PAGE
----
Nanotechnology's image is sleek, modern and clean. But that's not its reality.
Turns out that designing and manufacturing materials so small that 100,000 of them can fit comfortably on the width of a hair strand absorbs tremendous amounts of energy and is anything but neat.
"You can make a very green product with a very messy process," said Mark Greenwood, a Washington lawyer and former director of U.S. EPA's Office of Pollution Prevention and Toxics.
That "very messy process" is a problem for nanotech researchers trying, among other things, to design more efficient batteries, higher-performing solar cells, more effective water purifiers and more sensitive pollution detectors.
Consider what it takes to purify a nanomaterial of unwanted chemicals. Traditionally, that has required the repeated use of solvents -- a lot of them, said James Hutchison, a professor at the University of Oregon.
"If you're washing with a solvent, you're wasting a lot of solvent," Hutchison said. "This is the biggest contribution to waste we've been able to see. If you think about a lifecycle analysis on this, you see what's the hot spot, and think about other ways to purify that don't require solvent."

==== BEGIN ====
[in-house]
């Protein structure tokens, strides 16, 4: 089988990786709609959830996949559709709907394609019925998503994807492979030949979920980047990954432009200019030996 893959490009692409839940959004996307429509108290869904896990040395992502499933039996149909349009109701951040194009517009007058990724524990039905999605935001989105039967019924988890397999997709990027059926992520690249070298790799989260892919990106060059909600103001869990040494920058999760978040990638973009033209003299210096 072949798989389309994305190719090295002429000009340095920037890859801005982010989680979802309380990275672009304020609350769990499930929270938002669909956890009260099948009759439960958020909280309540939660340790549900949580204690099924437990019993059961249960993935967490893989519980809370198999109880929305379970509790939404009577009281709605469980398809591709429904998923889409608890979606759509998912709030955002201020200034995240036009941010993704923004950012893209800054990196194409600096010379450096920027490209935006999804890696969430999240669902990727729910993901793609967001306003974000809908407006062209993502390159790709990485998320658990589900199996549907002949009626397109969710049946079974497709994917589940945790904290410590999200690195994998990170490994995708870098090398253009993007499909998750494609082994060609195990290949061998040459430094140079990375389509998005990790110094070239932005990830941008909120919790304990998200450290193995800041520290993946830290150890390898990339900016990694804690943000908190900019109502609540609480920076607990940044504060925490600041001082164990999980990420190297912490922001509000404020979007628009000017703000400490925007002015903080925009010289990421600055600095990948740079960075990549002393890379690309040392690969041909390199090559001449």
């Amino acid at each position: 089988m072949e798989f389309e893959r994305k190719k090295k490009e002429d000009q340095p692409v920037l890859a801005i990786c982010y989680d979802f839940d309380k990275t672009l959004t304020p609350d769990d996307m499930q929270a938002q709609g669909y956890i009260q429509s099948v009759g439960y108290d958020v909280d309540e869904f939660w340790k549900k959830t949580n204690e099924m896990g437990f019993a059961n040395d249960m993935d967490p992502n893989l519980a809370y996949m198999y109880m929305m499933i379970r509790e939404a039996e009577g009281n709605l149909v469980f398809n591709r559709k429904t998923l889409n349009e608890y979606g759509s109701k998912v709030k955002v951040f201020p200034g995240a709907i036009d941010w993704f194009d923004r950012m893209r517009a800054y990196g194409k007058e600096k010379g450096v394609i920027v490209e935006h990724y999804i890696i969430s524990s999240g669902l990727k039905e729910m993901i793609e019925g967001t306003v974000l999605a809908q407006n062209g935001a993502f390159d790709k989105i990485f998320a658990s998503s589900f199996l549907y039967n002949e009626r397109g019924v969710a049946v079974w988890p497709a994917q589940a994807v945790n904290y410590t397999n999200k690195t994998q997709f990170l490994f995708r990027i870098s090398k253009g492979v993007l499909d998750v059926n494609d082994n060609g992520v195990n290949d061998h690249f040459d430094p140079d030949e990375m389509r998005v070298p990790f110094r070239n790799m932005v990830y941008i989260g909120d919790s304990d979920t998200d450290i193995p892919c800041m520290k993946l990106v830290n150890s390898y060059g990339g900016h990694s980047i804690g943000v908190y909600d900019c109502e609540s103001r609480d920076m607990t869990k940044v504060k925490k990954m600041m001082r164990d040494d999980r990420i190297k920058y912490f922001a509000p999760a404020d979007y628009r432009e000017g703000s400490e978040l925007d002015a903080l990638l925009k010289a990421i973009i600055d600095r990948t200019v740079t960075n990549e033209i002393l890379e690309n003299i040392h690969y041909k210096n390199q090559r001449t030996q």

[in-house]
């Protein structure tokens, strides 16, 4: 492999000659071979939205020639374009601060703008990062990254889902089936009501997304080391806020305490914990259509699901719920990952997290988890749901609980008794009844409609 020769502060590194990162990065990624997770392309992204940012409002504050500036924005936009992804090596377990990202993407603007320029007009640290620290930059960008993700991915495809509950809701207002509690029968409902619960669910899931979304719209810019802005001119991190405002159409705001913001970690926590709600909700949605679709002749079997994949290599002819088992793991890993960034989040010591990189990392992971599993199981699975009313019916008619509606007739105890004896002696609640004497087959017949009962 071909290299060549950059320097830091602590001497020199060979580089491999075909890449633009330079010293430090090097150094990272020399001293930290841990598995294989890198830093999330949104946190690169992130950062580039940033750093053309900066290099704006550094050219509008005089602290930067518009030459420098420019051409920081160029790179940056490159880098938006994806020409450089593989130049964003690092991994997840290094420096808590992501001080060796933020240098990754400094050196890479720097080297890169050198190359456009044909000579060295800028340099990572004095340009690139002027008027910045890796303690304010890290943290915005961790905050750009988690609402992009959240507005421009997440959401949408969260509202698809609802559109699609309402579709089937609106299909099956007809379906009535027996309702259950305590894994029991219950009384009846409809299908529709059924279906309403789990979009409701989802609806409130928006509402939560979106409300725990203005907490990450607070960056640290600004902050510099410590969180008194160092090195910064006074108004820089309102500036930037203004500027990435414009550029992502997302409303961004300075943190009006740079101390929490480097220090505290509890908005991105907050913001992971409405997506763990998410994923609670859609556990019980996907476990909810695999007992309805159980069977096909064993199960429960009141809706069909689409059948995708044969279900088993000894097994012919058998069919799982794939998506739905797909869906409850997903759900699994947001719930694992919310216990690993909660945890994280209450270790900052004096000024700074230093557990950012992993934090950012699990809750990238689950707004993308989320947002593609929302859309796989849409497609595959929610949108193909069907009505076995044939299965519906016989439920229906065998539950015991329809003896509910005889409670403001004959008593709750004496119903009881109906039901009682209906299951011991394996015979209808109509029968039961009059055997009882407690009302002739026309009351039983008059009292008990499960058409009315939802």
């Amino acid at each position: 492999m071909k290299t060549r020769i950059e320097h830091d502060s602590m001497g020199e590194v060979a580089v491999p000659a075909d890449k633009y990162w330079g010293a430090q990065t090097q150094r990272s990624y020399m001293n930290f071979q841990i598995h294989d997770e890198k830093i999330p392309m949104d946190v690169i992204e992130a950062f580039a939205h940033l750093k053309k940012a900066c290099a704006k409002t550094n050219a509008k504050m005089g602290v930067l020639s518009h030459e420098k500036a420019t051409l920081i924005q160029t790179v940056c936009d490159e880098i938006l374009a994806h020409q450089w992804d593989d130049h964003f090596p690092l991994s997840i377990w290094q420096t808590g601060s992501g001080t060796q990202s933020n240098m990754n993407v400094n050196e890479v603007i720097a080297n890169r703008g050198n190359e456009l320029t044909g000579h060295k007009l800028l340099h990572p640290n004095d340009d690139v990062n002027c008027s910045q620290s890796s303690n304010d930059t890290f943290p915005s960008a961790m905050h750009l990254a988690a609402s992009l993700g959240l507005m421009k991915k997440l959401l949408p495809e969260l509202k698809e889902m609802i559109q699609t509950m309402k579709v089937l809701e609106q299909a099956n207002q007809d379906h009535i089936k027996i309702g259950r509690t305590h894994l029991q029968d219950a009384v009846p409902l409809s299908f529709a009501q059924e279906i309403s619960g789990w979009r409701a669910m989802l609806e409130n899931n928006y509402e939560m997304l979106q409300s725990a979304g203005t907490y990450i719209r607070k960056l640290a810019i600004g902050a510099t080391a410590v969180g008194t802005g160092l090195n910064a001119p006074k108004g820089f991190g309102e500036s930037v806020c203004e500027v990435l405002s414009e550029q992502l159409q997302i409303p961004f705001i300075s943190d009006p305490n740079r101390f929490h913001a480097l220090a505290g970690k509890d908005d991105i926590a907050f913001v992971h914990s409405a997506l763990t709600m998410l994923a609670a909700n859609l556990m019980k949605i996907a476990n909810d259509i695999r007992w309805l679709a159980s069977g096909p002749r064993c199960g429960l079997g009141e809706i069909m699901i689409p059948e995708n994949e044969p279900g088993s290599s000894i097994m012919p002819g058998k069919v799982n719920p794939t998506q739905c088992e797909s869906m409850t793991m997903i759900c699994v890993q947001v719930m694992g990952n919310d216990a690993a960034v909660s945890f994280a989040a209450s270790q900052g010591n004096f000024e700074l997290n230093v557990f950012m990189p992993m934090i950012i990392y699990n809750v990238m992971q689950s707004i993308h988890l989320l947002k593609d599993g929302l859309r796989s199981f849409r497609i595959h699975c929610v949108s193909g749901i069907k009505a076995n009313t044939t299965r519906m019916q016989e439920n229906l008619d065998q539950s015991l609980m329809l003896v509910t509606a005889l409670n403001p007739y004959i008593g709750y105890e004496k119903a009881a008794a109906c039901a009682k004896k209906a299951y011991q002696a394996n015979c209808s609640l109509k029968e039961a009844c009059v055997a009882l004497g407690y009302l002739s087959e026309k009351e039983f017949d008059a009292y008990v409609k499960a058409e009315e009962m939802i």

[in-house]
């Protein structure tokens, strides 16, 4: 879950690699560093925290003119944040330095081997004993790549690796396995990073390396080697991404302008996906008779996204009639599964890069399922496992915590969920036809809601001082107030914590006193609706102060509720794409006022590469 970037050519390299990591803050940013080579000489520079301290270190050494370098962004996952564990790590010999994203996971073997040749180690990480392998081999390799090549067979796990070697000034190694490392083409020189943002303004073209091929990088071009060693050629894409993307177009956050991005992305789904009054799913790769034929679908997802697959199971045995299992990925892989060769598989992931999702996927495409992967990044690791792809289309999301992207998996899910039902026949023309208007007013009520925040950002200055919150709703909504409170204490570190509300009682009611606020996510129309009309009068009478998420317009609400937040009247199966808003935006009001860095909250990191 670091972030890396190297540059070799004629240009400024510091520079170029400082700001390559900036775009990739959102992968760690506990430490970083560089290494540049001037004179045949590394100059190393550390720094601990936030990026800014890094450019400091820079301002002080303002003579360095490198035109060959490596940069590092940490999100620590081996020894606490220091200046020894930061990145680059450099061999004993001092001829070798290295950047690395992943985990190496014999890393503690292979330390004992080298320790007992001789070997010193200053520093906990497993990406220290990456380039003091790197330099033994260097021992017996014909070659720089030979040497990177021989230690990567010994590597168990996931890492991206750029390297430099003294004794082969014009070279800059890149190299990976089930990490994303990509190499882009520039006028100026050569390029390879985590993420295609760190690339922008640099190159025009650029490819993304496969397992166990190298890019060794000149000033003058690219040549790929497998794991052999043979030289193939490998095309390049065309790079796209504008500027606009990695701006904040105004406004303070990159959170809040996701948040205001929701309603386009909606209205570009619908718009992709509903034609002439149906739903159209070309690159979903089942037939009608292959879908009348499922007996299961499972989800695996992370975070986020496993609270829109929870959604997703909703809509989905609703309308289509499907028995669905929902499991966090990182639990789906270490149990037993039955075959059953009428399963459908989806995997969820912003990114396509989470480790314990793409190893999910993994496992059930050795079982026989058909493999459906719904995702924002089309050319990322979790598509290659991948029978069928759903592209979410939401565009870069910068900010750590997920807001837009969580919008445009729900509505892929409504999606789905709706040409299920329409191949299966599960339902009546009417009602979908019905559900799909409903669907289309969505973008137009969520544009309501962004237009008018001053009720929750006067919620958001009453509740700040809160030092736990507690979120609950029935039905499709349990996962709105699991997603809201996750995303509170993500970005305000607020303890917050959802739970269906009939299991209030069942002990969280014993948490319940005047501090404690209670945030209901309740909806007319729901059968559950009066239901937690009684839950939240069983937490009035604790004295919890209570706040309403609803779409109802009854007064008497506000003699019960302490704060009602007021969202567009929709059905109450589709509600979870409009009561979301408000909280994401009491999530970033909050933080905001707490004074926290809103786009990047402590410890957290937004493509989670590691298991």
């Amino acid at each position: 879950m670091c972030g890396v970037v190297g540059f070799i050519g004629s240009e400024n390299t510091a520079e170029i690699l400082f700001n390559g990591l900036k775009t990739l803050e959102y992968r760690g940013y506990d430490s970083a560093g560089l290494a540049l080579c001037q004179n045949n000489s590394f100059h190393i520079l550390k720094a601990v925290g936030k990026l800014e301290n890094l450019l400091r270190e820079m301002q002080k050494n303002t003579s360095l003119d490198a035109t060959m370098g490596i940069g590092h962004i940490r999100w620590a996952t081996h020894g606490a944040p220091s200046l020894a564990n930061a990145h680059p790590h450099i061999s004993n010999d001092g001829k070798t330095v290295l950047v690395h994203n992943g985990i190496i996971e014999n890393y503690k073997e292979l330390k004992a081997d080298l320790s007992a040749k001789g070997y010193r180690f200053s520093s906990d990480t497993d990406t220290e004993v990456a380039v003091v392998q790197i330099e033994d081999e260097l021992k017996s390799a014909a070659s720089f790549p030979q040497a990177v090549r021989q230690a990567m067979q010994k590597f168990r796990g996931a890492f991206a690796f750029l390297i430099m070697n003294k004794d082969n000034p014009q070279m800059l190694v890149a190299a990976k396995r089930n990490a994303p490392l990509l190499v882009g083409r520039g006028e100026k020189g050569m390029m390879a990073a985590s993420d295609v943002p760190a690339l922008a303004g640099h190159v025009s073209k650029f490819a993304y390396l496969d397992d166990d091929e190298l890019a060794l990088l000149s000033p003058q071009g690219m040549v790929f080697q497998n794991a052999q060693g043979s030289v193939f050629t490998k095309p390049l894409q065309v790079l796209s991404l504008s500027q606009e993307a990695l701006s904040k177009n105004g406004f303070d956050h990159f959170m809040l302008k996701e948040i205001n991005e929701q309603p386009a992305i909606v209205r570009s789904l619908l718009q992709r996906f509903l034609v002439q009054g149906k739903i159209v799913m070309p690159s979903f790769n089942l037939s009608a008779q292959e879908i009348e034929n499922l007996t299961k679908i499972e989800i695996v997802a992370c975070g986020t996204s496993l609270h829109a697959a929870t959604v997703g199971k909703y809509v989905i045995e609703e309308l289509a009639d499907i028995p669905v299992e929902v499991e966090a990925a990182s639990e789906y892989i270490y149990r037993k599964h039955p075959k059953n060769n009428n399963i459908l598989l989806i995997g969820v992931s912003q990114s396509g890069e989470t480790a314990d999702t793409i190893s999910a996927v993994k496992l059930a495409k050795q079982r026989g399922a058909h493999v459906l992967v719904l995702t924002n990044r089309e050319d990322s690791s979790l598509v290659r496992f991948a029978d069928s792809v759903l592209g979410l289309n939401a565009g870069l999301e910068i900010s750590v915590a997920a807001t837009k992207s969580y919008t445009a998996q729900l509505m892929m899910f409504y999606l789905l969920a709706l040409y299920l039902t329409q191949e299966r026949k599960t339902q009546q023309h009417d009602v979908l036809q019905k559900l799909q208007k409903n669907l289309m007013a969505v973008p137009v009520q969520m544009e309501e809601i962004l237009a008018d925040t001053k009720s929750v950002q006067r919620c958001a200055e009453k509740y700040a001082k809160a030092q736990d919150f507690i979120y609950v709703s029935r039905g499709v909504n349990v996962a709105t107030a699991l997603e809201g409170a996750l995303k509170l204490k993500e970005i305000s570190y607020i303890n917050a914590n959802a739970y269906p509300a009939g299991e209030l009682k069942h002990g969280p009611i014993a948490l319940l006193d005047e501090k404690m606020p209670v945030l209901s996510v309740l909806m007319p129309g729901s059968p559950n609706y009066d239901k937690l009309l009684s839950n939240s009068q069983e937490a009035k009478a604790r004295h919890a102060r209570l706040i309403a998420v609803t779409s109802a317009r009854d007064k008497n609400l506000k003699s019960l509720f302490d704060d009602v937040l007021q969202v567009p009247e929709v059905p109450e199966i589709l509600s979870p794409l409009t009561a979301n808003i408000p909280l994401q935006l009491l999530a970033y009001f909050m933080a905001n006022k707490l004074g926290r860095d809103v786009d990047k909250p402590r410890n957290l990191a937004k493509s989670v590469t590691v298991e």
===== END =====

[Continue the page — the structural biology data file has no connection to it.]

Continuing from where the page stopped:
Hutchison and others are trying to come at the nanotech problem with "green chemistry" techniques that emphasize materials, products and processes that reduce or eliminate hazardous substances and conserve energy and resources. His solution for the solvent waste: a nanofiltration membrane that separates nanomaterials from the rest.
Hutchison's work is part of a larger University of Oregon effort that researchers call green nanoscience. In 2005, Hutchison launched the Safer Nanomaterials and Nanomanufacturing Initiative, which is funded by the Air Force and aims to develop nanotechnology to ensure high performance without threatening human health or the environment.
Because nanotechnology is still an emerging field, scientists believe there are opportunities to make it environmentally safe. "Now's the time to think about how to make this stuff clean and green," said David Rejeski, director of the Woodrow Wilson Center's Project on Emerging Nanotechnologies.